Next, the scientists asked, "If nitric oxide is a messenger that delivers temperature-sense signals from skin cells to nearby nerve ends, then to what nerve-end receptor does it bind?" Miyamoto, Patapoutian, and their colleagues suspected TRPV1, a known pain and temperature sensor on nerve ends, which their lab had shown to be activated by nitric oxide, in a study published in 2009. In the present study, they used a chemical to block the activity of TRPV1 receptors in mice, and observed that the lack of TRPV3 or nitrites no longer made a difference in the animal's behavior—a result consistent with the idea that TRPV1 is the main nerve-end receptor on this thermosensory pathway, acting directly or indirectly.

Hints of Things to Come

Nitric oxide's versatility as a signaling molecule also led the researchers to look for other processes in which the TRPV3-mediated pathway might be involved. "We found evidence that the nitric oxide produced by this pathway makes a partial contribution to wound-healing and also specifically to the keratinocyte migration that occurs during wound healing," said Miyamoto.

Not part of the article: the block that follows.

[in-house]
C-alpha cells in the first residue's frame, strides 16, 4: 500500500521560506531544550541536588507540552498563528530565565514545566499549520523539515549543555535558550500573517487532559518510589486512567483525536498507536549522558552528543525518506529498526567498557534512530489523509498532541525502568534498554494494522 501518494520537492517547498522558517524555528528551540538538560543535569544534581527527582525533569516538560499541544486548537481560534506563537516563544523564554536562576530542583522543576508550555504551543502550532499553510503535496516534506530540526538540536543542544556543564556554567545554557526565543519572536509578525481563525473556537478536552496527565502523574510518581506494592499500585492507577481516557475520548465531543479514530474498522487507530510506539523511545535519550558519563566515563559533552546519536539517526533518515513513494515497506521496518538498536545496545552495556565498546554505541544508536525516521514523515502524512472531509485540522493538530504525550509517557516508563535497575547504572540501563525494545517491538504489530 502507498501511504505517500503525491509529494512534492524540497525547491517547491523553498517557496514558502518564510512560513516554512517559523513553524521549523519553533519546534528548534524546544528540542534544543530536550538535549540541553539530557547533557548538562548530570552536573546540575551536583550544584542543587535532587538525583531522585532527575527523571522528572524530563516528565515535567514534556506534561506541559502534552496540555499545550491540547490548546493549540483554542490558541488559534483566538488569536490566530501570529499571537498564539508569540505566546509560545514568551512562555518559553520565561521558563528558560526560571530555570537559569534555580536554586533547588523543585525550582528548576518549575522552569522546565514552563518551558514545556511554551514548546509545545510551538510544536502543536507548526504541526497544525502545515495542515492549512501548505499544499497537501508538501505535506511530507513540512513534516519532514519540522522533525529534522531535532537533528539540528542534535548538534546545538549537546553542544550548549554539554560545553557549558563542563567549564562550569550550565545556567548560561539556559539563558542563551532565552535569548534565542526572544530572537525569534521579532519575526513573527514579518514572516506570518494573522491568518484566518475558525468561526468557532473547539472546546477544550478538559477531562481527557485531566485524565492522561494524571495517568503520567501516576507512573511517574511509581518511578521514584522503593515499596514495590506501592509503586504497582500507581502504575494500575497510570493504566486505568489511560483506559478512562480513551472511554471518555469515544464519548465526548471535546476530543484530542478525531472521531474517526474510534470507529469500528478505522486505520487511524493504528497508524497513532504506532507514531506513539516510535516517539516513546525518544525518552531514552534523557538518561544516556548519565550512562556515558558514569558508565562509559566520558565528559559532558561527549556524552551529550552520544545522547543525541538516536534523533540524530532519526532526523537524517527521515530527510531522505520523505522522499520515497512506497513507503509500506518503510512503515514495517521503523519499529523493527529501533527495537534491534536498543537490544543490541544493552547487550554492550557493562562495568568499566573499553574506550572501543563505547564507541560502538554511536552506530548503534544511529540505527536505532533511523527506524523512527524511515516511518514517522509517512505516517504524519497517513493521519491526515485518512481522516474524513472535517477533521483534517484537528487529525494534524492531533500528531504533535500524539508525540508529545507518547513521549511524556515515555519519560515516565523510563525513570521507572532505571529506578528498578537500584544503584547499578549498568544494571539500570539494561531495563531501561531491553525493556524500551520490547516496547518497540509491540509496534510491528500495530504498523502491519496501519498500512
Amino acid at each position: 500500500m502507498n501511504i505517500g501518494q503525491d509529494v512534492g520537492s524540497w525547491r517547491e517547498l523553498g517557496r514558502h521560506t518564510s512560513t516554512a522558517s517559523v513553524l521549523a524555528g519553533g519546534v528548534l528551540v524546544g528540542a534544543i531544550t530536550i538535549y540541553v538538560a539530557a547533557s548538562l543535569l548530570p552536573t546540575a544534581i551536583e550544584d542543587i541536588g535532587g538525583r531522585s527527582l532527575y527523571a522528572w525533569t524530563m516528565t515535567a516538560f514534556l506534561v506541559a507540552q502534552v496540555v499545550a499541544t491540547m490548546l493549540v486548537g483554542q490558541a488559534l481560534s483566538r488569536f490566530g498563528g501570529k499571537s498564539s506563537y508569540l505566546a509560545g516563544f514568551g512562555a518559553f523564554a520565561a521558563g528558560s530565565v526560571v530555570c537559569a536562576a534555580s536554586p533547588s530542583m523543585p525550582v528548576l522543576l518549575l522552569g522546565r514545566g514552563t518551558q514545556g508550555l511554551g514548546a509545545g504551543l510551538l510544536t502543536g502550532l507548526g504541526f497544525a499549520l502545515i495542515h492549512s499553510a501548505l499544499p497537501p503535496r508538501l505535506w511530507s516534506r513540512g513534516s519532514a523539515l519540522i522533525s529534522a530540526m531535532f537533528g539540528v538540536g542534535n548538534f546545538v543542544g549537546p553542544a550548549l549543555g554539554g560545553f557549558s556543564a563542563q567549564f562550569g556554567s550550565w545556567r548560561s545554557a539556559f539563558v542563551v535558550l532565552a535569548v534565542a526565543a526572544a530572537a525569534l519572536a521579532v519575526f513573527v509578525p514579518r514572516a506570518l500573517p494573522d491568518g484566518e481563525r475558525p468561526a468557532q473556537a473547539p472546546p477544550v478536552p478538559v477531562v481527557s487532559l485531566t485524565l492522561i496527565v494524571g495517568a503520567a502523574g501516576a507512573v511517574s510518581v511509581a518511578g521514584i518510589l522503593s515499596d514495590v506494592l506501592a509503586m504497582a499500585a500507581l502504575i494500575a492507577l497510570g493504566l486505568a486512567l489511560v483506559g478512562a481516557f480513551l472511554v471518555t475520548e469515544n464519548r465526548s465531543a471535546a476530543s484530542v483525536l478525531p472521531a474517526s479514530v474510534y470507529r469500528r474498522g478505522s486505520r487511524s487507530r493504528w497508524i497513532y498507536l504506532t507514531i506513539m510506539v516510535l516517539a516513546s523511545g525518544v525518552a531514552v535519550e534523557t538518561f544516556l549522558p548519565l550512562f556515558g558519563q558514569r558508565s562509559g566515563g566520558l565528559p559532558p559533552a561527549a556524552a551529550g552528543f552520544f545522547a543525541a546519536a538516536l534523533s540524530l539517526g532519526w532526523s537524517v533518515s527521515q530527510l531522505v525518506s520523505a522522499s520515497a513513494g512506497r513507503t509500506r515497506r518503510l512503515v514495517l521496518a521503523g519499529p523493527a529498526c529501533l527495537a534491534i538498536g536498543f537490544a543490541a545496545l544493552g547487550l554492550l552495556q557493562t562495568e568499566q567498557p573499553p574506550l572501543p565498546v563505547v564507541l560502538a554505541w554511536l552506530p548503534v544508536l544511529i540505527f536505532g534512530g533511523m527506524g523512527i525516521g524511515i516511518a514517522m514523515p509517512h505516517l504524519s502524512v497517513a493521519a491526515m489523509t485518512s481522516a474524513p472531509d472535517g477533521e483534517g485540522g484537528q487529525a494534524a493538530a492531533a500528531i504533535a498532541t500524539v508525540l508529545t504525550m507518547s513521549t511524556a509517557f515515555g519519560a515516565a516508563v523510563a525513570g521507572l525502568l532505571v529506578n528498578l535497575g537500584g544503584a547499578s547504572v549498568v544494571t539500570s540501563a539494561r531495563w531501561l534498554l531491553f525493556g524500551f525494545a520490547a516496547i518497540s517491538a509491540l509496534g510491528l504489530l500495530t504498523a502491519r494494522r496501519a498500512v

The team now plans to detail the elements of the TRPV3-activated nitric oxide pathway in temperature sensing, and to look for evidence that the same kind of nitrite-dependent pathway is involved in other nitric oxide-producing cells throughout the body.

"The dogma has been that nitric oxide can be produced in cells only with NOS enzymes, but this study hints that nitrite-based nitric oxide production could potentially be just as important," Miyamoto said.

In addition to Patapoutian and Miyamoto, other co-authors of the study, "TRPV3 regulates nitric oxide synthase-independent nitric oxide synthesis in the skin," were Matt J. Petrus and Adrienne E. Dubin, also of the Patapoutian lab at Scripps Research. For more information, see http://www.nature.com/ncomms/journal/v2/n6/abs/ncomms1371.html